A good way to find out how really spoiled we have become is to have the house air conditioning go out on one of the three hot days of the summer.
Draping my body across the sofa like Cleopatra, putting a hand to my forehead and using a breathy, southern accent like Scarlet in “Gone with the Wind” I pronounced, “I do declare! A woman can only handle so much heat before she melts into sweet, sticky goo!” I batted my eyelashes and wished I had servants moving the air with palm leaves all around me.
Ten minutes later, accent gone, sense of humor gone, visions of scantily-clad Egyptian men with green fronds at my beck and call – all gone. I’d puffed up like a blow fish and my feet splatted on the hardwood floor.
The air conditioner repair man was called. Lucky for him ... I mean us ... he came right away and he knew how to comfort a swollen, old lady who was sweating in places she did not even know contained porous materials.
We didn’t have air conditioning when I was a kid. Sure, there were screens with holes in that we huddled around on hot summer nights, eating mosquitos for unexpected snacks. We seemed to linger in front of the refrigerator for long periods of time whenever no one was looking. We made popsicles out of Kool-Aid and the people who didn’t make them were usually the first to see that they were frozen and ate them.
We played under the canopy of trees, trying to take a deep breath that didn’t include a fly or two. We learned to sleep in what might have been the first water beds, so drippy were the sheets by morning, that some entrepreneur probably got the idea of putting that moisture to good use by bagging it up and letting people float on it.
But you don’t miss what you have never had, and air conditioning was one of those things.
“You need a new heat pump,” the repairman said. (Was that a little pity in his eyes?)
Somehow the word “heat pump” didn’t sound right to me when I was looking to cool down, but I trusted this guy. He had proven himself in the past by fixing air and heat at our children’s houses.
“I should have it here by the end of the week,” he said, while he packed up his tools. Then, denying himself anything to eat or drink, he hurried off, like a white knight, to save the next family or business from melting away.
Four days seemed like a long ways away. I tried to keep busy, but every little movement caused a flare up of puffiness and an overly-dramatic shortness of breath. I avoided using the oven and cooktop as much as possible but, of course, that wasn’t a new development. Now it just looked more legitimate.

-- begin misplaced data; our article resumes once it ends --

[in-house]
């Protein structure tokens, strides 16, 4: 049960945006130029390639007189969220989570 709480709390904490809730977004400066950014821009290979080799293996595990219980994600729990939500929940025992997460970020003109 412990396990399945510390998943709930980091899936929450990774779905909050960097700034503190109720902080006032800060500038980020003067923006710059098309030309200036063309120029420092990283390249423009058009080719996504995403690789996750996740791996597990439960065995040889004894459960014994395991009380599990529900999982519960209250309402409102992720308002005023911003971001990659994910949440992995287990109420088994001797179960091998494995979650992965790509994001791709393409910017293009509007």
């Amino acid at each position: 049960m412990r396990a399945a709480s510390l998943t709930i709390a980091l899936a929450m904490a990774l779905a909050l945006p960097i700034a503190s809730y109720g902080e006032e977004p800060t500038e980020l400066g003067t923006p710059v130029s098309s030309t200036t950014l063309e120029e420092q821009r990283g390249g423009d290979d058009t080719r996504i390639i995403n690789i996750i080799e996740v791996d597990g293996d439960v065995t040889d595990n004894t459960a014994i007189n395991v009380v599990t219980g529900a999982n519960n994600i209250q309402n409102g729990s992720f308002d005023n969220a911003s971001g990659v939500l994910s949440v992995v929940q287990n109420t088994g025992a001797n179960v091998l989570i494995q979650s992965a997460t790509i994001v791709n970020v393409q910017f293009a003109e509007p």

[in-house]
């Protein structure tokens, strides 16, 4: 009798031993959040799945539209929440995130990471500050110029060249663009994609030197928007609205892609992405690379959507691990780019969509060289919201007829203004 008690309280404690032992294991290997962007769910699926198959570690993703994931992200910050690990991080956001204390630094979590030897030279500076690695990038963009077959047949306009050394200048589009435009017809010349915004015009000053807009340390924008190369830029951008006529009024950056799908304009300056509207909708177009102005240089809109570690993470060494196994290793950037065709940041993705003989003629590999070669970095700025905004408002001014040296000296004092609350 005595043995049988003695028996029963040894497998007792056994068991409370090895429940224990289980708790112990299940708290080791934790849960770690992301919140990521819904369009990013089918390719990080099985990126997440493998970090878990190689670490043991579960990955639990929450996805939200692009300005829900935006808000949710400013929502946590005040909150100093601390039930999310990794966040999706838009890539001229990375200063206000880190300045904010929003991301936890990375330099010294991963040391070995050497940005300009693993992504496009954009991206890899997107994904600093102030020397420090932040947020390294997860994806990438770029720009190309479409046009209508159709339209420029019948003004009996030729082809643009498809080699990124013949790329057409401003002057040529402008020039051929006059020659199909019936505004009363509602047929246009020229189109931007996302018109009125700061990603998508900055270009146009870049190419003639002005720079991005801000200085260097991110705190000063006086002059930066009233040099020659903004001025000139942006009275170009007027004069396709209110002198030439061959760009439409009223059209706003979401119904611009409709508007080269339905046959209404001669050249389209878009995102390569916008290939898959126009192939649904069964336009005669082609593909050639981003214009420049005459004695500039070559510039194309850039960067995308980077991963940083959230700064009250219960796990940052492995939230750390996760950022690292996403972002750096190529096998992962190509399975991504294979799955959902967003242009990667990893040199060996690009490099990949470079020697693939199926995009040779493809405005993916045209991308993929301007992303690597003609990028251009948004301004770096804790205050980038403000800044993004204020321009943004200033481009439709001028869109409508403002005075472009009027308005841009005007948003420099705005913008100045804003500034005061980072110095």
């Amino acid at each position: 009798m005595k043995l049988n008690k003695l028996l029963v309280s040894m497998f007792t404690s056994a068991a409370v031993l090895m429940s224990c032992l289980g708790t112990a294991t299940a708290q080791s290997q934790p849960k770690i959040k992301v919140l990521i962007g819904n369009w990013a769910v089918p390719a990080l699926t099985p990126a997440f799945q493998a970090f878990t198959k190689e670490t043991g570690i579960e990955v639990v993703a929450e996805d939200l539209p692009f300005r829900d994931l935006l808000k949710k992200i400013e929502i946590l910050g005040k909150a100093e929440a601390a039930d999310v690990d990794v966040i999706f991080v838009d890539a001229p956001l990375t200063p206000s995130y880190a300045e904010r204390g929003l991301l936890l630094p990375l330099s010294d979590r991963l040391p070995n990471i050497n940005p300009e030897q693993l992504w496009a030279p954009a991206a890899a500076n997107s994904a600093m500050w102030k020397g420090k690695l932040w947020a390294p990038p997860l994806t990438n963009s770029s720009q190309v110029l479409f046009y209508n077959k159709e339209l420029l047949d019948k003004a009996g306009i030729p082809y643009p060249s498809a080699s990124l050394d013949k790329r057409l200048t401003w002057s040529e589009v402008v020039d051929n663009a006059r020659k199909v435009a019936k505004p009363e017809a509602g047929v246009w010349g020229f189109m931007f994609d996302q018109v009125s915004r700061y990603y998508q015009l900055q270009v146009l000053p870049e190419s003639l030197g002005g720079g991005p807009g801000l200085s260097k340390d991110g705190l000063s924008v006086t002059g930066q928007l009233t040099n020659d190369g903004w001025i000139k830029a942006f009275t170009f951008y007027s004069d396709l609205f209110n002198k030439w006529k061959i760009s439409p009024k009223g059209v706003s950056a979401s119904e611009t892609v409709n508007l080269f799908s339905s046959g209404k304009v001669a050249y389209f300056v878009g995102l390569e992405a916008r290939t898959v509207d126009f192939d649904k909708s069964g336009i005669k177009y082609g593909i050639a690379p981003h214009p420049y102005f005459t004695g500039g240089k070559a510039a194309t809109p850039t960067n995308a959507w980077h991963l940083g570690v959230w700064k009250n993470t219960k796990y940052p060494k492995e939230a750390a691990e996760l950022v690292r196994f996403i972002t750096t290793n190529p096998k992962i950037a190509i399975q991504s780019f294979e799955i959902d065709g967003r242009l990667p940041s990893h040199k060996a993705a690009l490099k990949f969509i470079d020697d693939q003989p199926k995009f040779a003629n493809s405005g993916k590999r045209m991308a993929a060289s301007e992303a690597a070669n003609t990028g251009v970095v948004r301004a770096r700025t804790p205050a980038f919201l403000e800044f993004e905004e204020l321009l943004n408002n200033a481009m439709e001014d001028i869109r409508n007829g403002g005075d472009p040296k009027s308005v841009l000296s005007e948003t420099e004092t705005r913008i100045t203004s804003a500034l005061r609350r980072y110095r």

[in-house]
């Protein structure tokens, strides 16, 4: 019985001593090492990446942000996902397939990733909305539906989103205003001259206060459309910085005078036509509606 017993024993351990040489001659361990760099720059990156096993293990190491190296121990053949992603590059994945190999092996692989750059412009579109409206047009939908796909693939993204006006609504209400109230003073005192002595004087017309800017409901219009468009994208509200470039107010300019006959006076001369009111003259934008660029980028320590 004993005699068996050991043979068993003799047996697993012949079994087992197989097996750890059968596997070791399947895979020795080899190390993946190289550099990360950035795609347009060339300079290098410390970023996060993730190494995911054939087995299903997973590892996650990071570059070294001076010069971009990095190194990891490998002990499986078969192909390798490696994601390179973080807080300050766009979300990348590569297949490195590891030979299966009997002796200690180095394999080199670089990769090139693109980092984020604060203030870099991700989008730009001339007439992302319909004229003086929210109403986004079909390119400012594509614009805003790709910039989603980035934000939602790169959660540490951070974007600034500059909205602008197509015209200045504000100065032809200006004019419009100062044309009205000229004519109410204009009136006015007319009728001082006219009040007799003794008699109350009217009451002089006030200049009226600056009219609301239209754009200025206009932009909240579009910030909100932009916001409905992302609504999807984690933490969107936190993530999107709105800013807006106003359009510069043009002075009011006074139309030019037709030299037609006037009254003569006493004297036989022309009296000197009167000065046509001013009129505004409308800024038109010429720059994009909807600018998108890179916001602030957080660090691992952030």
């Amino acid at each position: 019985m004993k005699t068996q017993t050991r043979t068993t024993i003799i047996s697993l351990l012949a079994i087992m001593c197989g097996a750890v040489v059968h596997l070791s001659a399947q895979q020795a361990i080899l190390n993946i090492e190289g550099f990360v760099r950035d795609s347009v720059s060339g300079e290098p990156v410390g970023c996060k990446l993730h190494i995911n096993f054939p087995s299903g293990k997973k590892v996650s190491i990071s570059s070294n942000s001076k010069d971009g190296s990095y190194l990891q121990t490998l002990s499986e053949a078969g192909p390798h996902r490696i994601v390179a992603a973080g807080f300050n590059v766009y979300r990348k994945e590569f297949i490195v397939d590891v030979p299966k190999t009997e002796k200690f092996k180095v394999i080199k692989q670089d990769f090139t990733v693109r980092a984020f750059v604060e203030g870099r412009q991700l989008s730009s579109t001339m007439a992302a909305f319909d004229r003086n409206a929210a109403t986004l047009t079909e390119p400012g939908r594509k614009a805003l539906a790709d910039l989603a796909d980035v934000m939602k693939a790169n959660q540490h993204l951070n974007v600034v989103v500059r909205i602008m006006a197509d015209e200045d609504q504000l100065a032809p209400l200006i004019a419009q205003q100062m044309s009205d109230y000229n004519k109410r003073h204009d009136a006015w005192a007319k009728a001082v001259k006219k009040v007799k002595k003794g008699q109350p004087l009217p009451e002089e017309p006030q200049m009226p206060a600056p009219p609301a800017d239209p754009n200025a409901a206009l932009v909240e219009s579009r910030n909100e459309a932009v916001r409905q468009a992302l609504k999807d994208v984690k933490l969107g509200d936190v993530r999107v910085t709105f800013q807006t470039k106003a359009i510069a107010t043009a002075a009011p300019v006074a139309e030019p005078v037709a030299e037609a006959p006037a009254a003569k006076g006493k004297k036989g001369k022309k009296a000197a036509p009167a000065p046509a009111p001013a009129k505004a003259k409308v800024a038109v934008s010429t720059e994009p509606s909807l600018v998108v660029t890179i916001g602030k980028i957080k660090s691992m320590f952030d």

One day there were clouds and that kept the temperature down a little. I concentrated on conjuring up the feelings of those -30 degree temperatures last January, when I swore I wouldn’t complain about the heat of summer, and that helped.
On Friday, I heard some welcomed banging on the outside of the house and swift moving legs going up and down the basement stairs.
Then I felt it. That first puff of cool air. The stillness of the house rolled away. The smell of hot metal and dust and sogginess, sucked out and blown into the hot summer sky. The air conditioner was alive again, thus, we could be alive again, too. I was so happy I baked something.
By evening, a chill was upon me. I put on a sweater. I thought I could see my breath. My teeth clinked together a little bit. My husband, too, put on a sweater. Had we started to revert to our old survival ways before air conditioning and now our systems were in shock? We went to the thermostat and saw that the temperature was set at 74 degrees. We turned it up a little bit and then went outside to warm up. We knew, though, by morning, we would be used to being spoiled again.
Either that, or winter weather will have returned.
Doreen’s new book: Farmwife Diary: A Shared Experience (Selections from Four Decades of Columns in the Farm & Ranch Guide) is now available on Amazon.com (ebook and paperback).